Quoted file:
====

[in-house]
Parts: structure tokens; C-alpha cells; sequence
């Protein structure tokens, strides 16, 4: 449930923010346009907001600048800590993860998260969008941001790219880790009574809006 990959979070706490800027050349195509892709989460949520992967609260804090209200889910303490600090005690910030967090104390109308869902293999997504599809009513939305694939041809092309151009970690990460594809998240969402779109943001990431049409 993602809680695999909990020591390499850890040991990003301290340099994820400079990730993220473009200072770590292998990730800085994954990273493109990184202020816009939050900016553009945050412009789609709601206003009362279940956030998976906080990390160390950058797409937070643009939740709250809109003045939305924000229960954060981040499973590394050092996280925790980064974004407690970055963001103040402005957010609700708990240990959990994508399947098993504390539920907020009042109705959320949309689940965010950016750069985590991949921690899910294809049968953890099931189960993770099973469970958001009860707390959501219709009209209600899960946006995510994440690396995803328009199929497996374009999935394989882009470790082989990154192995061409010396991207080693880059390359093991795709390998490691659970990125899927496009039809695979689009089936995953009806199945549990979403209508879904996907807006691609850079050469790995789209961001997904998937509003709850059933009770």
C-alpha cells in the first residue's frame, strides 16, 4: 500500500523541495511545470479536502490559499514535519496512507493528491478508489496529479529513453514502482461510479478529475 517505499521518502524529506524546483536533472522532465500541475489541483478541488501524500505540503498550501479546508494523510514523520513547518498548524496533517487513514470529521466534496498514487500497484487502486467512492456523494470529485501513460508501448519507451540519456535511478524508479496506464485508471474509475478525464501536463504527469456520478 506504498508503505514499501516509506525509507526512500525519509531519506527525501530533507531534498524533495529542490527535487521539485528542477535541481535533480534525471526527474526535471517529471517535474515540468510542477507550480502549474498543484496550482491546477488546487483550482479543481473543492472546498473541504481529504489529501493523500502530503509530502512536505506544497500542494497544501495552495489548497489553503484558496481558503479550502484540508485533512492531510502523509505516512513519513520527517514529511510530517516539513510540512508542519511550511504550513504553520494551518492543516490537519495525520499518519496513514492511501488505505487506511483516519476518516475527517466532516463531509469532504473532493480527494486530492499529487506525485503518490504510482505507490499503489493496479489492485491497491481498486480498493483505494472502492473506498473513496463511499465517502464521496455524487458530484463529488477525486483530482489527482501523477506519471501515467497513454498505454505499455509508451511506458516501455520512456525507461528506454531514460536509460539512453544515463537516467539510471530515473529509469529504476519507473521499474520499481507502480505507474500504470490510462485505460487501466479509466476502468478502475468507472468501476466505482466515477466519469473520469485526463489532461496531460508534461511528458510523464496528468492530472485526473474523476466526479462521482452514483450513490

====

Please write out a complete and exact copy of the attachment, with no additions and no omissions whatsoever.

[in-house]
Parts: structure tokens; C-alpha cells; sequence
């Protein structure tokens, strides 16, 4: 449930923010346009907001600048800590993860998260969008941001790219880790009574809006 990959979070706490800027050349195509892709989460949520992967609260804090209200889910303490600090005690910030967090104390109308869902293999997504599809009513939305694939041809092309151009970690990460594809998240969402779109943001990431049409 993602809680695999909990020591390499850890040991990003301290340099994820400079990730993220473009200072770590292998990730800085994954990273493109990184202020816009939050900016553009945050412009789609709601206003009362279940956030998976906080990390160390950058797409937070643009939740709250809109003045939305924000229960954060981040499973590394050092996280925790980064974004407690970055963001103040402005957010609700708990240990959990994508399947098993504390539920907020009042109705959320949309689940965010950016750069985590991949921690899910294809049968953890099931189960993770099973469970958001009860707390959501219709009209209600899960946006995510994440690396995803328009199929497996374009999935394989882009470790082989990154192995061409010396991207080693880059390359093991795709390998490691659970990125899927496009039809695979689009089936995953009806199945549990979403209508879904996907807006691609850079050469790995789209961001997904998937509003709850059933009770």
C-alpha cells in the first residue's frame, strides 16, 4: 500500500523541495511545470479536502490559499514535519496512507493528491478508489496529479529513453514502482461510479478529475 517505499521518502524529506524546483536533472522532465500541475489541483478541488501524500505540503498550501479546508494523510514523520513547518498548524496533517487513514470529521466534496498514487500497484487502486467512492456523494470529485501513460508501448519507451540519456535511478524508479496506464485508471474509475478525464501536463504527469456520478 506504498508503505514499501516509506525509507526512500525519509531519506527525501530533507531534498524533495529542490527535487521539485528542477535541481535533480534525471526527474526535471517529471517535474515540468510542477507550480502549474498543484496550482491546477488546487483550482479543481473543492472546498473541504481529504489529501493523500502530503509530502512536505506544497500542494497544501495552495489548497489553503484558496481558503479550502484540508485533512492531510502523509505516512513519513520527517514529511510530517516539513510540512508542519511550511504550513504553520494551518492543516490537519495525520499518519496513514492511501488505505487506511483516519476518516475527517466532516463531509469532504473532493480527494486530492499529487506525485503518490504510482505507490499503489493496479489492485491497491481498486480498493483505494472502492473506498473513496463511499465517502464521496455524487458530484463529488477525486483530482489527482501523477506519471501515467497513454498505454505499455509508451511506458516501455520512456525507461528506454531514460536509460539512453544515463537516467539510471530515473529509469529504476519507473521499474520499481507502480505507474500504470490510462485505460487501466479509466476502468478502475468507472468501476466505482466515477466519469473520469485526463489532461496531460508534461511528458510523464496528468492530472485526473474523476466526479462521482452514483450513490